Morse strongly opposes being a DH
There is a problem for any American League team that intends to acquire Nationals left fielder Mike Morse and use him often as a designated hitter.
Morse strongly opposes being a DH, according to major-league sources.
The issue, sources say, will carry weight for some AL clubs. Morse is “not a very gifted defender” and would better fit certain teams as a DH, according to one rival executive who leans heavily on advanced metrics.
Trades sometimes turn on such details.
And Morse, 30, is likely to be traded now that the Nationals have reached agreement with free-agent first baseman Adam LaRoche on a two-year, $24 million contract.
Jayson Werth, Denard Span and Bryce Harper will be the Nationals’ outfielders. Morse, who would have replaced LaRoche at first, is without a starting role.
Teams value Morse’s right-handed power; his OPS in the past four seasons is .857. But his lack of durability is a concern for some — he has appeared in more than 102 games in a season only once in his career.
Morse’s resistance to being a DH, meanwhile, not only could harm his trade value, but also limit him in free agency next offseason.
He cannot block a trade. His market, according to sources, shapes up roughly as follows:
• The Seattle Mariners, New York Yankees, Tampa Bay Rays, Baltimore Orioles are among the clubs with varying levels of interest. Morse also could fit for the Boston Red Sox if the team fails to finalize its deal with free agent Mike Napoli.
• The Texas Rangers like Morse, but assume other teams will be more willing to meet the Nats’ price — high-ceiling prospects and possibly a left-handed reliever.
• The Cleveland Indians could not afford Morse, who will earn $7 million next season before becoming a free agent, unless they traded a player with a comparable salary.
• The Nationals are unlikely to trade Morse to the Atlanta Braves or Philadelphia Phillies, their two biggest threats in the NL East. The New York Mets, a team in desperate need of outfielders, likely would prefer a longer-term solution.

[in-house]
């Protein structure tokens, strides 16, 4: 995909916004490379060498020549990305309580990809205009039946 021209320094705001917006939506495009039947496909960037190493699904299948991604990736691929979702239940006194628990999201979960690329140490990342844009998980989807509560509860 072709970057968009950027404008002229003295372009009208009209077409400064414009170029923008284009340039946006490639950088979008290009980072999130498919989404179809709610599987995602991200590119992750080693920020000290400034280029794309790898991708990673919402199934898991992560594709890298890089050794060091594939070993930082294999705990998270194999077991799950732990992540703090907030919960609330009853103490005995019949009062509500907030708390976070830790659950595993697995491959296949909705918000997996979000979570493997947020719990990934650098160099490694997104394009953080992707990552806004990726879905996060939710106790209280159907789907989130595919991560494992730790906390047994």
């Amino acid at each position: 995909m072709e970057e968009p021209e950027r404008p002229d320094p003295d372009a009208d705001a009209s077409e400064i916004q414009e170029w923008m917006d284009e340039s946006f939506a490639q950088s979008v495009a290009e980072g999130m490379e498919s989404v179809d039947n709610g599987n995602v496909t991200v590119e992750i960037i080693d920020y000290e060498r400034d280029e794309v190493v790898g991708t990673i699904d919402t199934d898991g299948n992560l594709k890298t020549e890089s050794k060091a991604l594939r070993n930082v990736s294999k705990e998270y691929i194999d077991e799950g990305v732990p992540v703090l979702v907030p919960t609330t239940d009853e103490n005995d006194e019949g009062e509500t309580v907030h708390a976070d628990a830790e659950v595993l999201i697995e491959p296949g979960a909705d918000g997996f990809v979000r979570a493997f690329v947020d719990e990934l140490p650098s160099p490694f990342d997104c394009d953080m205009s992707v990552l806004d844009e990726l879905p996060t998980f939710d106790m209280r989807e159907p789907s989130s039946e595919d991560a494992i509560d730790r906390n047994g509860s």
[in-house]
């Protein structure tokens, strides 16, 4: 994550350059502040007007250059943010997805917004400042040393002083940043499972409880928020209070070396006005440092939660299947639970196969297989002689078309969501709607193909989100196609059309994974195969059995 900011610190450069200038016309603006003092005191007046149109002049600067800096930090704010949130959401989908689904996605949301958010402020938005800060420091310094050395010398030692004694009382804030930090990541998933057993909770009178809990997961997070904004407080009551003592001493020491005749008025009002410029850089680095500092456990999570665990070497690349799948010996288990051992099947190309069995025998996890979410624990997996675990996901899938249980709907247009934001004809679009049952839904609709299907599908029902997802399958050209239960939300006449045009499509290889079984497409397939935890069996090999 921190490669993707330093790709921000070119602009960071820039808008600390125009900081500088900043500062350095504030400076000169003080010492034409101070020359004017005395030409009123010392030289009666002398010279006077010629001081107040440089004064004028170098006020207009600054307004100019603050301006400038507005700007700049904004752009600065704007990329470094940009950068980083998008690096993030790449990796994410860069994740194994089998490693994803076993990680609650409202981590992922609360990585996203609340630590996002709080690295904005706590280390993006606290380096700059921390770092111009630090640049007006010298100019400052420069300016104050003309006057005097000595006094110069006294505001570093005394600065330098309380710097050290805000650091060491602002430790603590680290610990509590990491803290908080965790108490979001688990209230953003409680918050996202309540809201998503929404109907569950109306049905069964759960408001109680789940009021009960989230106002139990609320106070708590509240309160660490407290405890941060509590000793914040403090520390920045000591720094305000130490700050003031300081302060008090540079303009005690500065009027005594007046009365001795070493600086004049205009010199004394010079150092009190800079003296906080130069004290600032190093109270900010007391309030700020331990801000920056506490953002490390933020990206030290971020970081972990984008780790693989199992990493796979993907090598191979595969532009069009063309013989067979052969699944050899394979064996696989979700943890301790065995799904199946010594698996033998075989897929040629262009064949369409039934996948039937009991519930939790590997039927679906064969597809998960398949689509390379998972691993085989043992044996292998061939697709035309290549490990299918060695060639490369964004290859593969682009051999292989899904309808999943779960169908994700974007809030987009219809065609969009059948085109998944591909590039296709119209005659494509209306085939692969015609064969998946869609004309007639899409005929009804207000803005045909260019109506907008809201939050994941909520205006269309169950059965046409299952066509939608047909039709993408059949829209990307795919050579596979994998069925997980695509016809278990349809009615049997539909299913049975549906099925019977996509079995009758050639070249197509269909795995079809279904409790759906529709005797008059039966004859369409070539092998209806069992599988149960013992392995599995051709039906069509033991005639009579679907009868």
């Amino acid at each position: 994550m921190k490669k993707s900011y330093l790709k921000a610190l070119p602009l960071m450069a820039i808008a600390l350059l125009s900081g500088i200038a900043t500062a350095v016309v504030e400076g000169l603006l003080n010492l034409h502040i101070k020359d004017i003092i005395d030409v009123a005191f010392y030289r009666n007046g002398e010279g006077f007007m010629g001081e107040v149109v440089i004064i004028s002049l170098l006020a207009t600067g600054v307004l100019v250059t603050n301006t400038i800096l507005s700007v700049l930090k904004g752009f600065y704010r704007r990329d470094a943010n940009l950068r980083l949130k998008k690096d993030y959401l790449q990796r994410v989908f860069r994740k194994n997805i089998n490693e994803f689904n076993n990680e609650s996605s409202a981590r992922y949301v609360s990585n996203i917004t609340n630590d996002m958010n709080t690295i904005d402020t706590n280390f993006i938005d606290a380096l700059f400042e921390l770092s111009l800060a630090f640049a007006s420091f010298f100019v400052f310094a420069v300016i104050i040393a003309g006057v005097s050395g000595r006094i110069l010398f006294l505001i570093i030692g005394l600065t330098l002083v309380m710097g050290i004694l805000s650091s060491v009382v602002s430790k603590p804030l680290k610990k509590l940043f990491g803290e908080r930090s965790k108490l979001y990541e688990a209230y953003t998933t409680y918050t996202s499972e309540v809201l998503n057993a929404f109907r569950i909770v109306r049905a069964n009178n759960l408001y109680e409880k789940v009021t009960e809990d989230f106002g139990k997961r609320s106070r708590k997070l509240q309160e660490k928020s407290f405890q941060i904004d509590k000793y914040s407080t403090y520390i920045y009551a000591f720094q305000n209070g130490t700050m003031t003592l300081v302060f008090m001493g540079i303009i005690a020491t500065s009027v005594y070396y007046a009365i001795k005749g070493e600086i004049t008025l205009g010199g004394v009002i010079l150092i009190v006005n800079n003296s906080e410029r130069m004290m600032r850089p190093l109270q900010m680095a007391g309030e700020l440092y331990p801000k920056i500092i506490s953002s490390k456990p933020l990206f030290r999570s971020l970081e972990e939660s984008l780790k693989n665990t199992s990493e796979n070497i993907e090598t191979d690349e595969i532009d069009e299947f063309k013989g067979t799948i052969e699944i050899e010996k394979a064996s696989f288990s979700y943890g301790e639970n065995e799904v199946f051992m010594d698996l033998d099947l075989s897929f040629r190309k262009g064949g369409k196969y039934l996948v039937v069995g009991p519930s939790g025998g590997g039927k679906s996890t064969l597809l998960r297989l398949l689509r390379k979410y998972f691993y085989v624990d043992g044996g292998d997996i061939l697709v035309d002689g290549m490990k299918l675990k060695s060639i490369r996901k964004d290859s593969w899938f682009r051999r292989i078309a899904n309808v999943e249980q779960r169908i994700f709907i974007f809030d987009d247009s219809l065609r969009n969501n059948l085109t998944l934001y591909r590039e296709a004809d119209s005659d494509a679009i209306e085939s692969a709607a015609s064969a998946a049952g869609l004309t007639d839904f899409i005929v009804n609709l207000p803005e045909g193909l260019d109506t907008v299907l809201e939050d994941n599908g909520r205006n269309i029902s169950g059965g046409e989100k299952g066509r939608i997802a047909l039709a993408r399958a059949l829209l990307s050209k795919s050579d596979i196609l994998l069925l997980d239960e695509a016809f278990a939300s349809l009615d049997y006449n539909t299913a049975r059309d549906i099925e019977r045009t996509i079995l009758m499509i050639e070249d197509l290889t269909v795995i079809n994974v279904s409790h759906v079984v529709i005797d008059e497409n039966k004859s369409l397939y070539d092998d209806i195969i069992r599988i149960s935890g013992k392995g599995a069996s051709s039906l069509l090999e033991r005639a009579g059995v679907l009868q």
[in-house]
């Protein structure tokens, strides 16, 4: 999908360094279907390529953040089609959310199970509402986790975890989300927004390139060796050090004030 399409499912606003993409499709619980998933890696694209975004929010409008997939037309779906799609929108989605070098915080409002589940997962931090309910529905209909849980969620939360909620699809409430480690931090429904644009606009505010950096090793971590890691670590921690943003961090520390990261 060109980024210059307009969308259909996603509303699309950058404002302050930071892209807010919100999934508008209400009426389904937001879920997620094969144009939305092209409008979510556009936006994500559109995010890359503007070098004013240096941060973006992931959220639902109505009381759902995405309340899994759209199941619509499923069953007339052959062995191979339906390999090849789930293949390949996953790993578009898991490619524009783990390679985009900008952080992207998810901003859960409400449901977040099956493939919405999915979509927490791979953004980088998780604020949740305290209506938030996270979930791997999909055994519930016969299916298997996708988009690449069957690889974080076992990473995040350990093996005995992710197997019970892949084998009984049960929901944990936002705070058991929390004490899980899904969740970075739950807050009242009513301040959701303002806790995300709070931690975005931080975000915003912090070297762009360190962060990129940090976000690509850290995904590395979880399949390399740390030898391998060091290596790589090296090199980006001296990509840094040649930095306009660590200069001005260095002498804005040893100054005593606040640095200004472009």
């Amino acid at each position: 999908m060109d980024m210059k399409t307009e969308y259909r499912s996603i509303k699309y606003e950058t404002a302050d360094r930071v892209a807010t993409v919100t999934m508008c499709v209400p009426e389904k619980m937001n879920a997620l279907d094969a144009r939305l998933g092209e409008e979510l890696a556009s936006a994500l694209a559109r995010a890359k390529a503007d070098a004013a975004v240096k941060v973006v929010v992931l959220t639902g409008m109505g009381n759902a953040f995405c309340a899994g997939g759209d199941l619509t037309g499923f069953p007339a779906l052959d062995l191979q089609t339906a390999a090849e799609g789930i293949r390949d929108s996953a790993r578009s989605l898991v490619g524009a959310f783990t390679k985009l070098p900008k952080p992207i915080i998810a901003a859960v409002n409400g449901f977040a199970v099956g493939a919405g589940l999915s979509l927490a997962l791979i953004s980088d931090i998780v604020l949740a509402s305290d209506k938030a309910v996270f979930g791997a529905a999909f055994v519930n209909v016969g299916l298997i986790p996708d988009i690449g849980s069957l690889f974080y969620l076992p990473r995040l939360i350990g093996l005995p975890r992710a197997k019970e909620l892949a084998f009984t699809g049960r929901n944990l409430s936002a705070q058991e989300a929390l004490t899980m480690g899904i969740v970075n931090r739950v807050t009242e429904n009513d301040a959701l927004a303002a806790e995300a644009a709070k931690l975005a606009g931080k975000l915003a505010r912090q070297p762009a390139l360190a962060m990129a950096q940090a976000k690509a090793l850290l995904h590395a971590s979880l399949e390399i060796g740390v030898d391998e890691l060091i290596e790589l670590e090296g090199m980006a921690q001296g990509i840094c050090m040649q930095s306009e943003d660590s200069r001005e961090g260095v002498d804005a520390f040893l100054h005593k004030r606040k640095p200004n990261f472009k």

One executive pegs the Mariners as the favorites to land Morse, noting that the team’s earlier acquisitions of DH Kendrys Morales and outfielder Raul Ibanez indicate that the M’s are now emphasizing offense over defense.
The Mariners also are involved in talks for Arizona right fielder Justin Upton, but Morse might be a more realistic target. Upton has the M’s on his four-team no-trade list, and the team likely would use Morse in the field, given its other options.
Other teams likely would want Morse to be at least a part-time DH.
The Yankees’ three outfielders — Ichiro Suzuki, Curtis Granderson and Brett Gardner — are all better than Morse defensively. The Rays are seeking offensive help, but greatly value defense. The Orioles like Morse with the idea of dividing his playing time between left field, first base and DH.
Nationals GM Mike Rizzo told the Washington Post that the team does not need to trade Morse for financial reasons. At the same time, it’s difficult to imagine the Nats carrying a $7 million player on the bench.
Let the Morse sweepstakes begin.
Some teams, though, might pause before entering.